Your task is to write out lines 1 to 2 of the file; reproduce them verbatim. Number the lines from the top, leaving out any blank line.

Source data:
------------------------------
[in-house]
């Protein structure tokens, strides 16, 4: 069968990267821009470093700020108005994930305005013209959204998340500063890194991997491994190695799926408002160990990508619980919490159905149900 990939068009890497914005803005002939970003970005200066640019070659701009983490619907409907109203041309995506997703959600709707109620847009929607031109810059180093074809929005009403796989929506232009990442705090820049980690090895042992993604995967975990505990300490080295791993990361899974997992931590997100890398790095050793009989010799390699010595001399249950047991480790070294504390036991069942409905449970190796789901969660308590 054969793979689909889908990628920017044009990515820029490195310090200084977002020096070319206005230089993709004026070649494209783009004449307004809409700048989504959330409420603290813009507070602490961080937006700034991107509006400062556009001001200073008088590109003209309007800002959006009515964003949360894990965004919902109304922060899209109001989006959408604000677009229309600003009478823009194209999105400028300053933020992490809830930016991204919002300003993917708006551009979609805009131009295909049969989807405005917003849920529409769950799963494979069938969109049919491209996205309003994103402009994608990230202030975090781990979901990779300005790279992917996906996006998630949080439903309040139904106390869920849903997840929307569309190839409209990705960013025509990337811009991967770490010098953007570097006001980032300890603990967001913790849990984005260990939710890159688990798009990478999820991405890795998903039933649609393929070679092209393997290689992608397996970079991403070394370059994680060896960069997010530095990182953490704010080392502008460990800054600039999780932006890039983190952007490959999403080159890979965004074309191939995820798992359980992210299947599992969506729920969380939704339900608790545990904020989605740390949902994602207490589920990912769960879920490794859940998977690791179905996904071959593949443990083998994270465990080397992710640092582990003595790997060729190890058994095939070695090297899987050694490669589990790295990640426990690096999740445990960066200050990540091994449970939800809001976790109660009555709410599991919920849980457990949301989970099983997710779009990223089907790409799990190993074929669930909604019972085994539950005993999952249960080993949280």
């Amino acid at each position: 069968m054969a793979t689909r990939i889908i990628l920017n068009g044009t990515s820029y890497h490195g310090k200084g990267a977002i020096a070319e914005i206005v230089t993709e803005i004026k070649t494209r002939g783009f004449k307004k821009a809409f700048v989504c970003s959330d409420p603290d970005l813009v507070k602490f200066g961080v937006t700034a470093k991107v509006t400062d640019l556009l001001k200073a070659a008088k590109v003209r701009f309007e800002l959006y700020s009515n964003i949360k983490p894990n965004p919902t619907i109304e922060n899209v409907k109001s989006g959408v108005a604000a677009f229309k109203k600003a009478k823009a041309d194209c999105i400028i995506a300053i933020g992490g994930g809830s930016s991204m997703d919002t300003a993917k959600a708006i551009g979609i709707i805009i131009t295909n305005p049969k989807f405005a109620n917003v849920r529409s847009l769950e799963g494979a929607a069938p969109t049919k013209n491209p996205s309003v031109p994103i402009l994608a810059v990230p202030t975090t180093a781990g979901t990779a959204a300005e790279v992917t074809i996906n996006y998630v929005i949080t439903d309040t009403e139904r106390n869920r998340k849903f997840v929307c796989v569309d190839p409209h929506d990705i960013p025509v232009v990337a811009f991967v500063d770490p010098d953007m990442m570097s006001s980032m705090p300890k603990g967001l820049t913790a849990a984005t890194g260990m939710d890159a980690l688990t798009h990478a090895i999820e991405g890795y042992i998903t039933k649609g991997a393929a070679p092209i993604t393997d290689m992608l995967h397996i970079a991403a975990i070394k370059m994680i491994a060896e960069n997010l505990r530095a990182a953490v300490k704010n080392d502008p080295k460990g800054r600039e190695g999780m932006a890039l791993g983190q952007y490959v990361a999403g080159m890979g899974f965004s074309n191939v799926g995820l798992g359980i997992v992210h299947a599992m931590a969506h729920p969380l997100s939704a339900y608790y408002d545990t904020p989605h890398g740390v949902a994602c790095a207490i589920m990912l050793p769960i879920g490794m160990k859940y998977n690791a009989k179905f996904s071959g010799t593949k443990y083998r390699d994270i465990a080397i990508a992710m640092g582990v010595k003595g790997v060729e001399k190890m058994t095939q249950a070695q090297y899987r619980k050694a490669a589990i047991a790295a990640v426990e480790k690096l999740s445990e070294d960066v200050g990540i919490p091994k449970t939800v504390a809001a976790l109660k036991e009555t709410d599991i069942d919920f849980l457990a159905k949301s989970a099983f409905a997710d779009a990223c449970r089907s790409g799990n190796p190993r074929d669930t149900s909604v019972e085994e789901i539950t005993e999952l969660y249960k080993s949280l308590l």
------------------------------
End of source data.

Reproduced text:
[in-house]
């Protein structure tokens, strides 16, 4: 069968990267821009470093700020108005994930305005013209959204998340500063890194991997491994190695799926408002160990990508619980919490159905149900 990939068009890497914005803005002939970003970005200066640019070659701009983490619907409907109203041309995506997703959600709707109620847009929607031109810059180093074809929005009403796989929506232009990442705090820049980690090895042992993604995967975990505990300490080295791993990361899974997992931590997100890398790095050793009989010799390699010595001399249950047991480790070294504390036991069942409905449970190796789901969660308590 054969793979689909889908990628920017044009990515820029490195310090200084977002020096070319206005230089993709004026070649494209783009004449307004809409700048989504959330409420603290813009507070602490961080937006700034991107509006400062556009001001200073008088590109003209309007800002959006009515964003949360894990965004919902109304922060899209109001989006959408604000677009229309600003009478823009194209999105400028300053933020992490809830930016991204919002300003993917708006551009979609805009131009295909049969989807405005917003849920529409769950799963494979069938969109049919491209996205309003994103402009994608990230202030975090781990979901990779300005790279992917996906996006998630949080439903309040139904106390869920849903997840929307569309190839409209990705960013025509990337811009991967770490010098953007570097006001980032300890603990967001913790849990984005260990939710890159688990798009990478999820991405890795998903039933649609393929070679092209393997290689992608397996970079991403070394370059994680060896960069997010530095990182953490704010080392502008460990800054600039999780932006890039983190952007490959999403080159890979965004074309191939995820798992359980992210299947599992969506729920969380939704339900608790545990904020989605740390949902994602207490589920990912769960879920490794859940998977690791179905996904071959593949443990083998994270465990080397992710640092582990003595790997060729190890058994095939070695090297899987050694490669589990790295990640426990690096999740445990960066200050990540091994449970939800809001976790109660009555709410599991919920849980457990949301989970099983997710779009990223089907790409799990190993074929669930909604019972085994539950005993999952249960080993949280």